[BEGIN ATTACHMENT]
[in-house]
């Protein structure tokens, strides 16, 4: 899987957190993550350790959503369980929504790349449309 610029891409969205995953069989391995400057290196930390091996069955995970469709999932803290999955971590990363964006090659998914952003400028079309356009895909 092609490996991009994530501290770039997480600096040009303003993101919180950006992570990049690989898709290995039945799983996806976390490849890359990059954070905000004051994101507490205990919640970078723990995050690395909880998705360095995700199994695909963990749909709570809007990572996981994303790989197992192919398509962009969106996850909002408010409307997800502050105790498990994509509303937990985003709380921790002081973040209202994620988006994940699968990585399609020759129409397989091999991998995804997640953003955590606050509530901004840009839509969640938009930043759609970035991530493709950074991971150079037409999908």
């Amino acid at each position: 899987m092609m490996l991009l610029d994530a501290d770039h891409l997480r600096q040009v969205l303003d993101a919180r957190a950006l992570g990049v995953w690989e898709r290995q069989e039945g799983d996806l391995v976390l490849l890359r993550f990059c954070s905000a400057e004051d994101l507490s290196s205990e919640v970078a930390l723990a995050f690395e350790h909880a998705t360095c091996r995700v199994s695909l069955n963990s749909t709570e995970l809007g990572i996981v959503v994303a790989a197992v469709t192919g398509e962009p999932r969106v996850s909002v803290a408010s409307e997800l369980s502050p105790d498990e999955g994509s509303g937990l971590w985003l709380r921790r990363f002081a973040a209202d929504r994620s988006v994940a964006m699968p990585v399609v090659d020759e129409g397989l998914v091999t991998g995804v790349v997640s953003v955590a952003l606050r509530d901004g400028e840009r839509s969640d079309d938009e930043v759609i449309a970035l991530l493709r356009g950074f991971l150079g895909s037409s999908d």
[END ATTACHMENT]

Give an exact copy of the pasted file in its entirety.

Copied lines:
[in-house]
């Protein structure tokens, strides 16, 4: 899987957190993550350790959503369980929504790349449309 610029891409969205995953069989391995400057290196930390091996069955995970469709999932803290999955971590990363964006090659998914952003400028079309356009895909 092609490996991009994530501290770039997480600096040009303003993101919180950006992570990049690989898709290995039945799983996806976390490849890359990059954070905000004051994101507490205990919640970078723990995050690395909880998705360095995700199994695909963990749909709570809007990572996981994303790989197992192919398509962009969106996850909002408010409307997800502050105790498990994509509303937990985003709380921790002081973040209202994620988006994940699968990585399609020759129409397989091999991998995804997640953003955590606050509530901004840009839509969640938009930043759609970035991530493709950074991971150079037409999908």
């Amino acid at each position: 899987m092609m490996l991009l610029d994530a501290d770039h891409l997480r600096q040009v969205l303003d993101a919180r957190a950006l992570g990049v995953w690989e898709r290995q069989e039945g799983d996806l391995v976390l490849l890359r993550f990059c954070s905000a400057e004051d994101l507490s290196s205990e919640v970078a930390l723990a995050f690395e350790h909880a998705t360095c091996r995700v199994s695909l069955n963990s749909t709570e995970l809007g990572i996981v959503v994303a790989a197992v469709t192919g398509e962009p999932r969106v996850s909002v803290a408010s409307e997800l369980s502050p105790d498990e999955g994509s509303g937990l971590w985003l709380r921790r990363f002081a973040a209202d929504r994620s988006v994940a964006m699968p990585v399609v090659d020759e129409g397989l998914v091999t991998g995804v790349v997640s953003v955590a952003l606050r509530d901004g400028e840009r839509s969640d079309d938009e930043v759609i449309a970035l991530l493709r356009g950074f991971l150079g895909s037409s999908d």